Letter from the Editor


Dear Reader,

One of the downsides to running an online magazine—and to having a staff that is spread across the country—is that we never get to meet face to face, or experience the magazine in any physical way. That's one of the reasons it's always a pleasure to go the AWP conference every year, where we get to hang out with Collagist and Dzanc staff members, plus the great folks who run the other imprints. We also get to meet new contributors every year, reconnect with old ones, and talk to all the fantastic readers who come back to our site month after month. So thank you so much to everyone who stopped by the Dzanc table and said hello! It was a pleasure to see all of you, and I'm already looking forward to the next time we're all together in one room, several thousand strong.


As mentioned last month, we are now taking entries for the 2011 Collagist Chapbook Contest, the winner of which will be published by Dzanc Books later this year. We are open for entries until April 15th, with the winner announced in our May issue.

Please feel free to pass along the contest information to whoever you want, and if you have a manuscript you'd like to submit, please do! We've gotten a great number of entries already, and I can't wait to start the process of reading them, looking for our first great chapbook.

 For complete rules and the links to submit, please click here.


In April, Dzanc will host its National Workshop Day, also known as Dzanc Day. Consisting of dozens of creative writing workshops in almost as many cities, the event provides local, affordable two-to-four hour sessions led by professional writers, authors, and editors, all open to attendance by the public for a very affordable fee. Sessions are conducted in fiction, poetry, and non-fiction, and start at just $30 for two hours of instruction, a rate dramatically lower than many of our volunteers would normally charge. Information about individual locations and session descriptions can be found here:

In addition to being a great way for participants to receive instruction, get inspired, and meet other local writers, Dzanc Day also helps to partially fund our many charitable endeavors, including the Dzanc Prize, which recognizes one writer annually for both literary excellence and service to his or her community, and our Writer in Residence Program, which places professional writers into classrooms to provide creative writing instructions to public school students who could not otherwise afford the opportunity. It's thanks to our workshop leaders' generous donations of their time and talents that we're able to continue to support and grow these programs, and your signing up for Dzanc Day will ensure their success in the future.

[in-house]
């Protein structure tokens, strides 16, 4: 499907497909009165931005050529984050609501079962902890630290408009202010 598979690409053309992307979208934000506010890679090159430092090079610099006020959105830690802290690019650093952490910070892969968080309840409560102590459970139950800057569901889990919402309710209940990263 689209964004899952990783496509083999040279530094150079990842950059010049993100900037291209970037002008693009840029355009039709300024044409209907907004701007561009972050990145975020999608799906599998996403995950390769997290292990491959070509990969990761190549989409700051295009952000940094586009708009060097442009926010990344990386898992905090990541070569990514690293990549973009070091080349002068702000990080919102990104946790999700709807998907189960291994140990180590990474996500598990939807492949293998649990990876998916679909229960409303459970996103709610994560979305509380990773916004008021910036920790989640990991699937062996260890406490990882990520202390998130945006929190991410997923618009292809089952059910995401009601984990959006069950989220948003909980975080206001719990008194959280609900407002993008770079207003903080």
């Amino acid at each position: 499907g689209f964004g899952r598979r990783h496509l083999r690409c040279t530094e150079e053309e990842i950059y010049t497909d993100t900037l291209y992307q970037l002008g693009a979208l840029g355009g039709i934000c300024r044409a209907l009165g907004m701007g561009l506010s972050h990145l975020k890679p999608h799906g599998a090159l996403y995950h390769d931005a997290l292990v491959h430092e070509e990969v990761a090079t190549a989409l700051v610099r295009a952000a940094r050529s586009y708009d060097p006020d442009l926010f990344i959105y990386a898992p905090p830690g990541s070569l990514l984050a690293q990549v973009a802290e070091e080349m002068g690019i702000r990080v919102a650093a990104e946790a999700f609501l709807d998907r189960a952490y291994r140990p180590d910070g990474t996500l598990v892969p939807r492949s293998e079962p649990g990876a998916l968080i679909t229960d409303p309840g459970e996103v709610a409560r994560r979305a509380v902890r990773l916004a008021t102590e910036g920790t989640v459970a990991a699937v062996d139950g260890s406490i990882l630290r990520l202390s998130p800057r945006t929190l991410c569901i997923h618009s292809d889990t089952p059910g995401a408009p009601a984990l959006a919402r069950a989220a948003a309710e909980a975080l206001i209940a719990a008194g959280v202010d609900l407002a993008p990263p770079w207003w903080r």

Welcome to Issue Nineteen of The Collagist!

I want to first bring special attention to Mike Meginnis' essay "Angband, or His 55 Desires," which you'll notice opens in its own window, due to its special formatting. As much as the internet gives us the ability to create not just new texts but also new kinds of texts, that kind of innovation still an option perhaps too rarely explored. As much as I loved this essay for what it was as a work of prose, I was also very excited to see Mike's use of HTML and ASCII to create an essay that could not achieve its full effect in any other medium. It's definitely a unique piece of non-fiction, and I hope you'll enjoy it as much as I have.

Of course, that's not all we have for you this month!

Elsewhere in the issue, we've got new fiction from Corinna Vallianatos, Rhoads Stevens, Elizabeth Mikesch, and John Dermot Woods (whose three fictions also includes artwork by the author), as well as the largest novel excerpt section we've had in a while, with excerpts from four new novels: West of Here by Jonathan Evison, The Gospel of Anarchy by Justin Taylor, Miss Me When I'm Gone by Philip Stephens, and Whale Man by Alan Michael Parker.

Our poetry section includes new work by Gregory Pardlo, Tua Chaudhuri, Eric Morris, and Christian Gerard, and in book reviews you'll find coverage of Drain by Davis Schneiderman, Daddy's by Lindsay Hunter, Our Chrome Arms of Gymnasium by Crystal Curry, and Little Did I Know: Excerpts from Memory by Stanley Cavell.

As always, thanks to all of our contributors for letting us publish their fine work. Thanks also to everyone who reads the magazine, everyone who sends us submissions, and of course everyone who takes the time to post about the issue to their blogs, Facebook, or anywhere else. We appreciate your time and talents, and can't thank you enough for sharing them with us.


Matt Bell
The Collagist